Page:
Do you have a Clarisonic yet? Or have you been thinking about getting one for ages? These super powered cleaning brushes are one of those things that I think people either love or hate. You might love them for their deep cleaning and gentle, daily physical exfoliation. Or if you have sensitive skin, they might be a bit too much. (Though it’s easy to overcome that, more in a bit.)
If you’re thinking about a Clarisonic, I thought I’d share a few of their more recent versions, and show a few of the difference between them. I have a few older Clarisonic posts, the first one compared a few different deep cleansing brushes and here I shared input from Dermatologists, do you need a Clarisonic?
A quick word about Clarisonics and their universal features. All of the models use the same brush heads, which you are meant to change out every 3-4 months depending upon your usage. There are different brush heads out there, such as Sensitive and Deep Pore heads. Yes, there really is a big difference between these brush heads! Make sure you are using the correct brush head for your skin type. I use the Sensitive brush head, with my Rosacea it’s the only one I can tolerate without irritation.
When using the Clarisonic, the brush head does not rotate. Here’s a quick video I made a few years ago, it compares the motions of the Clarisonic to a cheaper competitor.
Does this matter? Yes, it really does. The rotating brush will pull on your skin, and over time the increased stress (according to many derms I know) can actually accelerate aging. You’re pulling and pushing the skin all over. The Clarisonic isn’t rotating, instead the brush oscillates at over 300 movements per second. It’s very similar to using a sonic toothbrush. You might not think it will make a big difference until you use one, and then you can’t get over how insanely smooth your teeth feel. It’s the same story.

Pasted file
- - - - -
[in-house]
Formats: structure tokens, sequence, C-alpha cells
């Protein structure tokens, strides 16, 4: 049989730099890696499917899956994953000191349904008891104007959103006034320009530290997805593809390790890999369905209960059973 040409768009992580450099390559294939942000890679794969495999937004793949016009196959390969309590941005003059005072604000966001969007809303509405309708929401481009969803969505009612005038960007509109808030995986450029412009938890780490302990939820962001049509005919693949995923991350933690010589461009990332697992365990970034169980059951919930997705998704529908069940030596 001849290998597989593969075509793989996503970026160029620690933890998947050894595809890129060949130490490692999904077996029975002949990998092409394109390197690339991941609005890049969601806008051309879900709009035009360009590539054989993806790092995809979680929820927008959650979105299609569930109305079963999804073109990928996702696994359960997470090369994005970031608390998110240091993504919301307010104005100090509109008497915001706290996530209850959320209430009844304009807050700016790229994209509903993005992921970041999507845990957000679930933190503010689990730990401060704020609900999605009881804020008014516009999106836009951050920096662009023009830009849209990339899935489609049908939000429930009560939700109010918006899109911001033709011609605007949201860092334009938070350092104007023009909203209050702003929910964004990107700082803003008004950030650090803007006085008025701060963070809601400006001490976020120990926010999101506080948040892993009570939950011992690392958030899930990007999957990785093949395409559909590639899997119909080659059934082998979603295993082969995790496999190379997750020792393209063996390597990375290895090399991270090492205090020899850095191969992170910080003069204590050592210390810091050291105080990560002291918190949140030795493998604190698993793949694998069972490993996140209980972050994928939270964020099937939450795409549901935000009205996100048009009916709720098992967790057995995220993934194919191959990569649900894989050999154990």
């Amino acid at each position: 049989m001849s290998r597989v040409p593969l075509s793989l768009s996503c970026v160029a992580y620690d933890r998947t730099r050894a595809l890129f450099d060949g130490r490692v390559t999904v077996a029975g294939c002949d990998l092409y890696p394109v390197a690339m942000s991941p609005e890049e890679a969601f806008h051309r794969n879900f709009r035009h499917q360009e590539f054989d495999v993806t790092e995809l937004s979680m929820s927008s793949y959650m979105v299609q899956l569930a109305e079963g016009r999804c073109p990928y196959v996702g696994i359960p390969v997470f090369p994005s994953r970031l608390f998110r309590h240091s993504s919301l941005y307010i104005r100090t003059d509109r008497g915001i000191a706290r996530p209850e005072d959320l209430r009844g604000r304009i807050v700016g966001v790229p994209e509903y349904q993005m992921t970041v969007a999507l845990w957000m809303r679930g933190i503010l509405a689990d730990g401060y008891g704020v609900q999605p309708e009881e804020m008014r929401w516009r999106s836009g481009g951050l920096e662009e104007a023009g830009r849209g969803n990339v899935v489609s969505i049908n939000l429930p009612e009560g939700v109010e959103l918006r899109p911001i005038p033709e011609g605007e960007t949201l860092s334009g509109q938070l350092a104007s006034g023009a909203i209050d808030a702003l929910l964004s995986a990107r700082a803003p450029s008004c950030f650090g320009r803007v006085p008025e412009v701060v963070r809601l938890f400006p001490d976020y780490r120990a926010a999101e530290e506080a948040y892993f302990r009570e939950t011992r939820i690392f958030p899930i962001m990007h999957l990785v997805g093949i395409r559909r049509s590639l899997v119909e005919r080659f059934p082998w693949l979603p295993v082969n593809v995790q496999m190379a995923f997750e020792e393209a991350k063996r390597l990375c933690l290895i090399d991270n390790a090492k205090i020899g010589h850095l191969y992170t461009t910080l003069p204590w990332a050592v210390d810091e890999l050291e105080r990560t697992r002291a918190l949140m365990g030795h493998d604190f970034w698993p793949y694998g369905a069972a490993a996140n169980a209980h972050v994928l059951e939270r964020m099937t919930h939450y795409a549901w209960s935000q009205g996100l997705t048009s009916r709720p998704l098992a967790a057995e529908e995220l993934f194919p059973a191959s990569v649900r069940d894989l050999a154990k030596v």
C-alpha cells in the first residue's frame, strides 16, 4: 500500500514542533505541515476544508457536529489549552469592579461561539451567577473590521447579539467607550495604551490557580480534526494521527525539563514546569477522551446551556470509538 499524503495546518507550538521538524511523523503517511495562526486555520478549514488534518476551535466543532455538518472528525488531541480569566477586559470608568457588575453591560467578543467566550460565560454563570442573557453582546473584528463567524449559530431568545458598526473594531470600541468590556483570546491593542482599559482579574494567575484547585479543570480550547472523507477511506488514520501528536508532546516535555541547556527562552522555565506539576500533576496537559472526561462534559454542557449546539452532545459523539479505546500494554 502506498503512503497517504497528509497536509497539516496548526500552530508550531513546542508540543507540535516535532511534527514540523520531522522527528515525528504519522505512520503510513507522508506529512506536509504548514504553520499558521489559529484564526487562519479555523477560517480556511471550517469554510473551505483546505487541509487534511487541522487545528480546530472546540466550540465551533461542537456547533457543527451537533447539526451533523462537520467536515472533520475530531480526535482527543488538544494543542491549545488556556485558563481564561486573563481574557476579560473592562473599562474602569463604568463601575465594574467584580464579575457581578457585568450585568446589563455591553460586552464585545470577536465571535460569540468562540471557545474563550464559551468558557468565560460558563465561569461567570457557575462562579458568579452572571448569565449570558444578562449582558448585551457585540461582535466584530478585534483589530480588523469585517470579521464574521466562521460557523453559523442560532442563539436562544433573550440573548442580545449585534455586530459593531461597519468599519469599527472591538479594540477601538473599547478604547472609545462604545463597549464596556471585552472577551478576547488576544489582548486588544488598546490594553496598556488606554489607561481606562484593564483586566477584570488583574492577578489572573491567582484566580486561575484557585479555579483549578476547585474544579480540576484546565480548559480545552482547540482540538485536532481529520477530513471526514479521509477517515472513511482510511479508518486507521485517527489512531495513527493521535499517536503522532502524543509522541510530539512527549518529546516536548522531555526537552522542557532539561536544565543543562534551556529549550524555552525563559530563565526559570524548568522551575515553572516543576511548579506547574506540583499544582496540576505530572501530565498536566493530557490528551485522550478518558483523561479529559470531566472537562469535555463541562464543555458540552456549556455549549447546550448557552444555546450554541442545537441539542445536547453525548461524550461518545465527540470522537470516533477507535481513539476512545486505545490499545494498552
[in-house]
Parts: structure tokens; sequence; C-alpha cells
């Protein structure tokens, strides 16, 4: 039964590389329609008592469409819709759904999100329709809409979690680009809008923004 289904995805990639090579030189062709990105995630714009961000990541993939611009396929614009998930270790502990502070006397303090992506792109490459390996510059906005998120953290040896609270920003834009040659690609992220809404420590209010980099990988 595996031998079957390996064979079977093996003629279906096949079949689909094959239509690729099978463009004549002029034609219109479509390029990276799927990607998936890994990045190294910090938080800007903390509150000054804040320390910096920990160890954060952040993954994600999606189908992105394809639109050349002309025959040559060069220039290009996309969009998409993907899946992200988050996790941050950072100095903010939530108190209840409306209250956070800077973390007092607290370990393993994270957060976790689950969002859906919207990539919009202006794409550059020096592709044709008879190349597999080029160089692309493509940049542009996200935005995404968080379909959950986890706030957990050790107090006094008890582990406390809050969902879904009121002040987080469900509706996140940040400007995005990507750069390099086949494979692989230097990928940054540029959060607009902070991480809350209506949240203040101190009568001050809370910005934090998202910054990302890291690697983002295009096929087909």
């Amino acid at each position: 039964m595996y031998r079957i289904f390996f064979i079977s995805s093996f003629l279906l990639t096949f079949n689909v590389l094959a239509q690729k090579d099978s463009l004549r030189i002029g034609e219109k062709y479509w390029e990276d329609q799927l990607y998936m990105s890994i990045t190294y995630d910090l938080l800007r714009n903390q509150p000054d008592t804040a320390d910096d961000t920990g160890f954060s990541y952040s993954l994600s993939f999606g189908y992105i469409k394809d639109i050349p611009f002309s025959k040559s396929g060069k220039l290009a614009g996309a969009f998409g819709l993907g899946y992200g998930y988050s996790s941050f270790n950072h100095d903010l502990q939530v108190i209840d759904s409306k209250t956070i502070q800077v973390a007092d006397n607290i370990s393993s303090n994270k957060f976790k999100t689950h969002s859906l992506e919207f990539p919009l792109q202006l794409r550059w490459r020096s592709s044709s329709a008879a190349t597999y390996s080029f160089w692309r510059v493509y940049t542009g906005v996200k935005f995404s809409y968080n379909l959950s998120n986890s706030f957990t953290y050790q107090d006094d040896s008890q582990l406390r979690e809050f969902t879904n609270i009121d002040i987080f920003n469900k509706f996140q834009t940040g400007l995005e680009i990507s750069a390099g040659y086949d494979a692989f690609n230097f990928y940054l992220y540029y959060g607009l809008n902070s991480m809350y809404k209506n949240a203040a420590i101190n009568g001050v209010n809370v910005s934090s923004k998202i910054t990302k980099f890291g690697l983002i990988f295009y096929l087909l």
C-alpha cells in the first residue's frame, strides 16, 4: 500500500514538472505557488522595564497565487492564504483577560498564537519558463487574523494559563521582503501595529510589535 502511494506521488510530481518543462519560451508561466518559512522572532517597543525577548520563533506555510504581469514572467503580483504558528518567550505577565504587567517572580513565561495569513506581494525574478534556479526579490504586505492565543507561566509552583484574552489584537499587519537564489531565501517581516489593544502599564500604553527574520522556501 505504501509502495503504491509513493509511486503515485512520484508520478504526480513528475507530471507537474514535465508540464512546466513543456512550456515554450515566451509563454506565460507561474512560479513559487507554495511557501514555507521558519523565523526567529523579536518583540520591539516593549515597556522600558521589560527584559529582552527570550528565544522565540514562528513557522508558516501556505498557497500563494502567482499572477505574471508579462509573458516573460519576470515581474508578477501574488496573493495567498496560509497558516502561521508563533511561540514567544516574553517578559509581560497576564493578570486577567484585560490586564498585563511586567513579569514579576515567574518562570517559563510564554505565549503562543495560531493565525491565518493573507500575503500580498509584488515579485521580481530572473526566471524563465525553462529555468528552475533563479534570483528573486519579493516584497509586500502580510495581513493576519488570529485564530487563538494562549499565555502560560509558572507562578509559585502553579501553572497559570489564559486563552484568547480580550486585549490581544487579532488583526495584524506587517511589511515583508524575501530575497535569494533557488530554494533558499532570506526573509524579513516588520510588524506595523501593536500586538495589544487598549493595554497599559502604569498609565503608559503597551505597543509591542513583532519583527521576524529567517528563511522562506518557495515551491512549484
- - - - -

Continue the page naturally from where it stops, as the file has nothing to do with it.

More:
When turned on, a Clarisonic will usually issue a series of beeps, telling you when to move to a new location in your facial cleansing routine. This is the part where I admit that I ignore the directions of my cleansing brush, and just move it around as I see fit. I spend most of my time in the middle of my face, and not much around the periphery. The brush models sometimes have slightly different speeds as well as routines for the beeps. I would look at their comparison charts on the website to decide if you need the fancy Smart Profile feature or not.
First, I thought it would be good to look at the Mia2. I’m comparing it to the Aria (aka- Mia3, that’s my pink one) in these images. Both are smaller than my old Clarisonic Plus. Because the Mia versions are a little smaller, they’re usually perfect for people that like to travel, but don’t like to travel without their Clarisonic. The Mia2 is a touch smaller than the Mia3, you can see that the recharging cord sticks onto the tail end of the handle (it is magnetized), and it has a cord that just plugs into the wall. My favorite part is the plastic case, which is perfect for travel!
Mia Fit is smaller than any of the other Clarisonics, and as you can see the shape is quite different! It still uses the same brush head, and still uses the same sonic vibrations. The smaller size also makes it ideal for travel. It has 2 speed settings, Delicate and Power Cleanse.
Another difference from the other Clarisonics is the way in which it charges. It comes with a USB powered stand, which you just place it into. I do think the USB is smaller overall than the regular charger, so again, it is great for on the go.
Personally, I use my Clarisonic pretty much every night, mostly in my t-zone to remove all of my makeup. I can tell when I haven’t used it recently, my pores are much larger and I’m more prone to break outs. While Clarisonics are waterproof, I don’t usually use mine in the shower. I do use just whatever cleanser I’m using recently with it, but my favorite to pair with a Clarisonic is actually their Gentle Hydro Cleanser.
Are you using a Clarisonic?